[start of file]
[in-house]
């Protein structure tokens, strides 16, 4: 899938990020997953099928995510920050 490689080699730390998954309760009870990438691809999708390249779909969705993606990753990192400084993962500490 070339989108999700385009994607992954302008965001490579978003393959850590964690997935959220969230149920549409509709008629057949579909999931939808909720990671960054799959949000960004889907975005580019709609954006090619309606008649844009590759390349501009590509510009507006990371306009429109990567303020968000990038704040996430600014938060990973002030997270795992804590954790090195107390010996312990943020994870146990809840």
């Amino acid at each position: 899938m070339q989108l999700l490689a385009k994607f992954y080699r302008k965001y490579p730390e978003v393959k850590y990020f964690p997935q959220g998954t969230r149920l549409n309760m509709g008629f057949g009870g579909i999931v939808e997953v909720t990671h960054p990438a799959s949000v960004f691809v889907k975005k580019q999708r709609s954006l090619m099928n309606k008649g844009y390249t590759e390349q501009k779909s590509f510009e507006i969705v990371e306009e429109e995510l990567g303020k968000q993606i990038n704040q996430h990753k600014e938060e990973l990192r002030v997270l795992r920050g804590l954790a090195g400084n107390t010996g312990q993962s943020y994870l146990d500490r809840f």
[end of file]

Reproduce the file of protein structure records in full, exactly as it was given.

[in-house]
């Protein structure tokens, strides 16, 4: 899938990020997953099928995510920050 490689080699730390998954309760009870990438691809999708390249779909969705993606990753990192400084993962500490 070339989108999700385009994607992954302008965001490579978003393959850590964690997935959220969230149920549409509709008629057949579909999931939808909720990671960054799959949000960004889907975005580019709609954006090619309606008649844009590759390349501009590509510009507006990371306009429109990567303020968000990038704040996430600014938060990973002030997270795992804590954790090195107390010996312990943020994870146990809840």
């Amino acid at each position: 899938m070339q989108l999700l490689a385009k994607f992954y080699r302008k965001y490579p730390e978003v393959k850590y990020f964690p997935q959220g998954t969230r149920l549409n309760m509709g008629f057949g009870g579909i999931v939808e997953v909720t990671h960054p990438a799959s949000v960004f691809v889907k975005k580019q999708r709609s954006l090619m099928n309606k008649g844009y390249t590759e390349q501009k779909s590509f510009e507006i969705v990371e306009e429109e995510l990567g303020k968000q993606i990038n704040q996430h990753k600014e938060e990973l990192r002030v997270l795992r920050g804590l954790a090195g400084n107390t010996g312990q993962s943020y994870l146990d500490r809840f």